Sushi in Wide Variety


In autumn of 2007, 8 restaurants in Tokyo proudly received three-stars in the Michelin Restaurant Guide Tokyo, outpacing the number of three-star retarauants in Paris. In the history of Michelin Restaurant Guide, it was the first time to see that Japanese restaurants including Sushi, Tempura, Kaiseki received stars. 15 Sushi restaurants were awarded with Michelin stars.

Sushi was originally developed as preserved food in Japan. It was indicated in the material dating back 1300 years. Since then, Sushi has been the most popular food in Japan, and different styles of Sushi have developed in the local areas. If you are a Sushi-lover, it will be fun to check out the local Sushis with different style and ingredients.

Nigiri Sushi


The most popular style is Nigiri Sushi made by hand, with thin slices of raw fish, shellfish, and prawn, on top of vinegared rice, with Wasabi horseradish. Usually Nigiri Sushi is dipped into soy sauce, but in recent years simple garnishes are also loved such as native salt, Japanese citruses of Yuzu or Kabosu, and ginger julienne, which all enhance the flavor of fresh seafood. Also, lightly charcoal grilled fish with a touch of salt gives good aroma to the sushi.

Try Nigiri Sushi in different parts of Japan, such as Tokyo, Kanazawa, Hiroshima, etc. In addition to the well known tuna, shrimp, and scallop, locally caught seafood will be used.

Chirashi Sushi


Chirashi Sushi is mixed Sushi with different kind of garnishes on top, such as eggs, Shiitake mushrooms, lotus roots, seafood, etc. It is very popular to make Chirashi Sushi at home for celebrations. Chirashi Sushi is also called Bara Sushi in some local towns.

Oshi Sushi


Oshi Sushi, meaning pressed sushi in a box, is originally from Kansai area. Braised conger eel, eggs, Konbu seaweed or vinegared raw fish such as mackerel are top on the rice, and pressed in a wooden box. After the rice shaped, it is cut into small pieces. Pressed sushi is a famous local food in Osaka. Also, in Iwakuni (a city near Hiroshima) a huge sushi pressed by chef standing on top. In Hakone and Odawara area, you can taste horse mackerel Oshi Sushi.

Saba Sushi


Saba (mackerel) sushi is a famous Kyoto local food. In the old days, it was very difficult to carry fresh fish from the closest port to Kyoto city, so people started to cure mackerel with vinegar as a preservative in order to bring them. Saba Sushi wrapped with bamboo leaves can be purchased at a special shop in Kyoto.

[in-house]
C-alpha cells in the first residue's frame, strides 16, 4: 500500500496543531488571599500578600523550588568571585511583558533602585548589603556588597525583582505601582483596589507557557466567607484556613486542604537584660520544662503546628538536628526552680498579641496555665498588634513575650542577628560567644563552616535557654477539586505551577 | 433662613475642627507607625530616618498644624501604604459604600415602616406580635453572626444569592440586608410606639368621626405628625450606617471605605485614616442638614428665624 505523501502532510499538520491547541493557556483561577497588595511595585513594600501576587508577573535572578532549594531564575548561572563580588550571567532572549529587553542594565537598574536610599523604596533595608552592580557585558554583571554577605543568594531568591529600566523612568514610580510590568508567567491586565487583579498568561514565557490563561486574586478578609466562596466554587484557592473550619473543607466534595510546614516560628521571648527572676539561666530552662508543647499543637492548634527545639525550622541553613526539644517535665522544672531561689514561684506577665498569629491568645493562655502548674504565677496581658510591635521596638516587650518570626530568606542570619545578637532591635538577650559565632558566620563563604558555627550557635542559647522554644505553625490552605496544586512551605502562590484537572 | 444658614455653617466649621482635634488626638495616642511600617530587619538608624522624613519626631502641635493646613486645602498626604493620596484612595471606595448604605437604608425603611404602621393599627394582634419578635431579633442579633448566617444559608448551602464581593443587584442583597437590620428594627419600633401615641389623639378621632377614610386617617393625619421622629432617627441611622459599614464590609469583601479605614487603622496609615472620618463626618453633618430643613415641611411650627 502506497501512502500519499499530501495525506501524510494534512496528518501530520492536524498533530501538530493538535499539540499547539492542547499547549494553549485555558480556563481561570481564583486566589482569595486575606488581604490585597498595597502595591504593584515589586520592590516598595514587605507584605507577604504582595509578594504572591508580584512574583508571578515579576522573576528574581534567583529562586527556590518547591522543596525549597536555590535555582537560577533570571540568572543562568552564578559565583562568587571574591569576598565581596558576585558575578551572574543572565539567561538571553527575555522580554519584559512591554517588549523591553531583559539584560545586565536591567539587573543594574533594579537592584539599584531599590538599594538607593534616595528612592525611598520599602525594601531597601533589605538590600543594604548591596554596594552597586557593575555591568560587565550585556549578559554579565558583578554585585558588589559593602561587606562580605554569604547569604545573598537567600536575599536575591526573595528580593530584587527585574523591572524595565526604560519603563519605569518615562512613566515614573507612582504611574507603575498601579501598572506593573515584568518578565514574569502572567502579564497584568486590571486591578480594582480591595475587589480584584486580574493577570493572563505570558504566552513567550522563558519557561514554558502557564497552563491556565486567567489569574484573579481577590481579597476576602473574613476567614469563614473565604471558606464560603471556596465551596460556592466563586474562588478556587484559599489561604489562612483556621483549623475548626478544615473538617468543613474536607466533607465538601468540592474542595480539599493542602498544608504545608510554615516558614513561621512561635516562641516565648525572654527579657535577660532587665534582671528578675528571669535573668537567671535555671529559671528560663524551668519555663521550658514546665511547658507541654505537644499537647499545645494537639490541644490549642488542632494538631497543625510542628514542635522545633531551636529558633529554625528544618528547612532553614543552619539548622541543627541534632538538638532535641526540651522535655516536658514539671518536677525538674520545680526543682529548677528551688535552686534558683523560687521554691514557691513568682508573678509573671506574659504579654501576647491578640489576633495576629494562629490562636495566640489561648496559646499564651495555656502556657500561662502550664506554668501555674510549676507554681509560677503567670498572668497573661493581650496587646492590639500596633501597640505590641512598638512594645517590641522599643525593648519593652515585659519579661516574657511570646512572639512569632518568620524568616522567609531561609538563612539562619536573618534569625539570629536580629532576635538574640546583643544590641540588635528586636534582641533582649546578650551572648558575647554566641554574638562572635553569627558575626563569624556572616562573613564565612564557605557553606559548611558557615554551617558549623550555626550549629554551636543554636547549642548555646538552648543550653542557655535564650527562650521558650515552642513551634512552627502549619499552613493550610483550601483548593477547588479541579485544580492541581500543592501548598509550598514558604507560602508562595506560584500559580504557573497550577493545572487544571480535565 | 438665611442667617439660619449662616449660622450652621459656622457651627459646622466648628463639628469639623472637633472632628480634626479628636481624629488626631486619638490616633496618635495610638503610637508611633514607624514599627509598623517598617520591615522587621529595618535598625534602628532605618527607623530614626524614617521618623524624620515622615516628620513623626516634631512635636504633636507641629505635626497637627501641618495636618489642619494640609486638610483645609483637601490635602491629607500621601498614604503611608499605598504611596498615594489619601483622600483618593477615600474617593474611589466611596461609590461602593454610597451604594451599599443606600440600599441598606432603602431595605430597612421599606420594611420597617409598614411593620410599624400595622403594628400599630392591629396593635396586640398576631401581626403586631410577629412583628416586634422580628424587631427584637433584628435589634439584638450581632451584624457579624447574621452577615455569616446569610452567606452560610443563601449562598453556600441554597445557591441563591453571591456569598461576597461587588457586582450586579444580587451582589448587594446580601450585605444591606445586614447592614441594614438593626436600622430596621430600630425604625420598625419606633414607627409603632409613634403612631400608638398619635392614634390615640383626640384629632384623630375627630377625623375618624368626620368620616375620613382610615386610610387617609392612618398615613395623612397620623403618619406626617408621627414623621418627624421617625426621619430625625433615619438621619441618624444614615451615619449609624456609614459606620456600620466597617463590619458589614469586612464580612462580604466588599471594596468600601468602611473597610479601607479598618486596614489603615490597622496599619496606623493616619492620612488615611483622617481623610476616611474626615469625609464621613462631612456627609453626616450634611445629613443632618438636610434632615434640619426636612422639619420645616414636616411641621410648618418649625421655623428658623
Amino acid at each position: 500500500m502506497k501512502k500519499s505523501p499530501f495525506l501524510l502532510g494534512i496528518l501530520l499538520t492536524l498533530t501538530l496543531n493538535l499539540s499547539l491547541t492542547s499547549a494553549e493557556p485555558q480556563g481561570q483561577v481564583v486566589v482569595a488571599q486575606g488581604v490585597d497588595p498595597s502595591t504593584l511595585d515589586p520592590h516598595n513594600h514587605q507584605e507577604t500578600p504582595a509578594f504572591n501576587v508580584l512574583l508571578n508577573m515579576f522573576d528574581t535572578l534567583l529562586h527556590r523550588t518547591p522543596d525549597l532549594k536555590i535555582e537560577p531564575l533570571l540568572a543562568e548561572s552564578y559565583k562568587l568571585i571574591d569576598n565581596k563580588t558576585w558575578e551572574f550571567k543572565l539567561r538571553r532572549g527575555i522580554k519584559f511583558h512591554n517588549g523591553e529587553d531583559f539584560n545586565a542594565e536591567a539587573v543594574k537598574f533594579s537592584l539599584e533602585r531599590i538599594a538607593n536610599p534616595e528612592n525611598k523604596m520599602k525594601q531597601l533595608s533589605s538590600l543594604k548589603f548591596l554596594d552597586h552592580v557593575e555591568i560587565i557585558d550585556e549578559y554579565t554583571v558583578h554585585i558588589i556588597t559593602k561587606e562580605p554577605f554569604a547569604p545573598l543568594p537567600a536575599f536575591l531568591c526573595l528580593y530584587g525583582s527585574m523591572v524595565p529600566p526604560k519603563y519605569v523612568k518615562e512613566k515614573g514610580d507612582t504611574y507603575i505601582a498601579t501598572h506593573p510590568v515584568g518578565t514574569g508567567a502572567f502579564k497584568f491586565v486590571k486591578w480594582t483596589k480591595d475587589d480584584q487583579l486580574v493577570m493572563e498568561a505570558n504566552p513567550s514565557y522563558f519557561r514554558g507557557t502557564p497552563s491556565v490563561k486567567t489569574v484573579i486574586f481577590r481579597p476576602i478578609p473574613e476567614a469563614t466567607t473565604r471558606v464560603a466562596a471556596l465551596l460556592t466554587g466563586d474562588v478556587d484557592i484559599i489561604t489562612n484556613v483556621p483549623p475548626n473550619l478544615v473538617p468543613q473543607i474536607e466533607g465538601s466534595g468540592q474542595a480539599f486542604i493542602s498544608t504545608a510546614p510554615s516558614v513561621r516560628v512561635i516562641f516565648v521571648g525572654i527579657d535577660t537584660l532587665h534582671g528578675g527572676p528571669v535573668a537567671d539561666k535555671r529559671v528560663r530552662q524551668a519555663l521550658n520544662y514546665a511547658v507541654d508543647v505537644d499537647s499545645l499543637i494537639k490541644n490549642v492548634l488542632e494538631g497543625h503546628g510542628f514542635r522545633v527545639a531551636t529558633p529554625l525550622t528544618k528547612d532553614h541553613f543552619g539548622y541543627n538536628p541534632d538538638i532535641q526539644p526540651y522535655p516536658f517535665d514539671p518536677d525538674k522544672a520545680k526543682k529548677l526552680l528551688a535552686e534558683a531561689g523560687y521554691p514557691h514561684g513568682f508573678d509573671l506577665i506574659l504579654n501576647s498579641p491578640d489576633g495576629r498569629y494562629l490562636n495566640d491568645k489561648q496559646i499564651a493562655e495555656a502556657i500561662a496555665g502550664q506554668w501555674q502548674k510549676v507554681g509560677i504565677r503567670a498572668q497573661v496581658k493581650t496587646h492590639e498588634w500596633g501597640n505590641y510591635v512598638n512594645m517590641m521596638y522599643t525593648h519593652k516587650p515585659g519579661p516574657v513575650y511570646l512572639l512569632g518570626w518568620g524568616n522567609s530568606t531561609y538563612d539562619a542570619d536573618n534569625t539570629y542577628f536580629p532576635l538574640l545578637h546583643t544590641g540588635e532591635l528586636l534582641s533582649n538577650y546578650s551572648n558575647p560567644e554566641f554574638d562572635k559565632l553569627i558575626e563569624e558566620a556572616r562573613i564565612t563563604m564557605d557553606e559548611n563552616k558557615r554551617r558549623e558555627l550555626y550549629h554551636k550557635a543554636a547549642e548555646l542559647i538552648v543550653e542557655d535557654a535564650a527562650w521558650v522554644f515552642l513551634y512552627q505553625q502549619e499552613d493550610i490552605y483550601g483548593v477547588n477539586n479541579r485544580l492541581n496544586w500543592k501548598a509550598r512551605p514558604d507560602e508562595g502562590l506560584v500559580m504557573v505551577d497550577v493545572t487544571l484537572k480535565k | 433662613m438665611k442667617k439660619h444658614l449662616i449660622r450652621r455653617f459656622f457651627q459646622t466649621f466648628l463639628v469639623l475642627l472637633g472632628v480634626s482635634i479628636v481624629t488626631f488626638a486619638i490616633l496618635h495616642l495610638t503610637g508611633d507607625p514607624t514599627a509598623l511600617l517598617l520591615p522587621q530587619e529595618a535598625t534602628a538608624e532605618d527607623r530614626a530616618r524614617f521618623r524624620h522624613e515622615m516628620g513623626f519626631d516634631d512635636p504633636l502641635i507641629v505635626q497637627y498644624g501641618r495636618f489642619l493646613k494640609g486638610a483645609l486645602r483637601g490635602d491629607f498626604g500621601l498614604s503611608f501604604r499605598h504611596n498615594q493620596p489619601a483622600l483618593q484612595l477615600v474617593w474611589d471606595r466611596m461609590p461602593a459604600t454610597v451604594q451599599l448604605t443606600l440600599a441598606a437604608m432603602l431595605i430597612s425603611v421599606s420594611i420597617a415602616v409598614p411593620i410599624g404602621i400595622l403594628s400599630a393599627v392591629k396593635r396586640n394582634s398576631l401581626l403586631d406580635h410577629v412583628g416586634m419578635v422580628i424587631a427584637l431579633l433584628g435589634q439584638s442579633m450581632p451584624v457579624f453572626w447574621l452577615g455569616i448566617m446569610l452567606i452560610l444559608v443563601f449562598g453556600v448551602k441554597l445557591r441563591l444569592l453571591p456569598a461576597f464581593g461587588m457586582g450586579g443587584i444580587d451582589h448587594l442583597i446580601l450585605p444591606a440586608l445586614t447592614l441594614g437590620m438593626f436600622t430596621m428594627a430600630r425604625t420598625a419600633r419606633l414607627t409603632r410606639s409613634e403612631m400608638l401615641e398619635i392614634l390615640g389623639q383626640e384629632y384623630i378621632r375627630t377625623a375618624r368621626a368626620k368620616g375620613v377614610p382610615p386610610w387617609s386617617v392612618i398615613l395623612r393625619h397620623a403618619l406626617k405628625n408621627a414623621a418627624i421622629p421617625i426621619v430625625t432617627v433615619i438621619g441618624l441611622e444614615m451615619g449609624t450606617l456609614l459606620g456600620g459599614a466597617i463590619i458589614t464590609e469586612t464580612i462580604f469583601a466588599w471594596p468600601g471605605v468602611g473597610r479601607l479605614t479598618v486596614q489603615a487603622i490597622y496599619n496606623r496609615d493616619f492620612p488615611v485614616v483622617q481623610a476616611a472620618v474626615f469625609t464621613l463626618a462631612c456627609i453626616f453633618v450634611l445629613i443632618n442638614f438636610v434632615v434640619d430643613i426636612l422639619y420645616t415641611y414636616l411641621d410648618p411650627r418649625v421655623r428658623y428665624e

In areas by the Japan Sea, Saba (mackerel) is grilled instead of vinegared, and ginger is placed between sliced mackerel on rice.

Kakinoha Sushi


Nara boasts Kakinoha Sushi, mackerel Sushi wrapped with persimmon leaves. To give good aroma and preservatives, persimmon leaves were used especially for summer time. Nowadays salmon and snapper are also used instead of mackerel to have more variety. In Nara city, there are some specialty shops of Kakinoha Sushi.

Soy Sauce


Soy Sauce is produced all over Japan. Made from fermented soybeans, it is widely used as a dipping sauce. The famous Kikkoman is one of the largest soy sauce companies in Japan. However, there are many authentic handmade soy sauce brands throughout Japan. You can visit historical soy sauce shops in Kyoto, Kanazawa, and other cities. Here is one tip when eating sushi. Please do not soak your sushi into soy sauce, otherwise sushi chefs will cry. Just slightly dip it into the sauce, so that the fresh flavor of seafood will stand out.



At Sushi restaurants and Soba restaurants, freshly grated Wasabi is used. They do not use the Wasabi in plastic tubes. Wasabi is grown in the pure water from the mountains of Izu, Japan's most historical hot spring resort. It grows in a similar way to watercress. In the early summer season, a visit to a Wasabi farm can be made from the ryokans in Izu area. Azumino (Nagano prefecture) is also famous for Wasabi.

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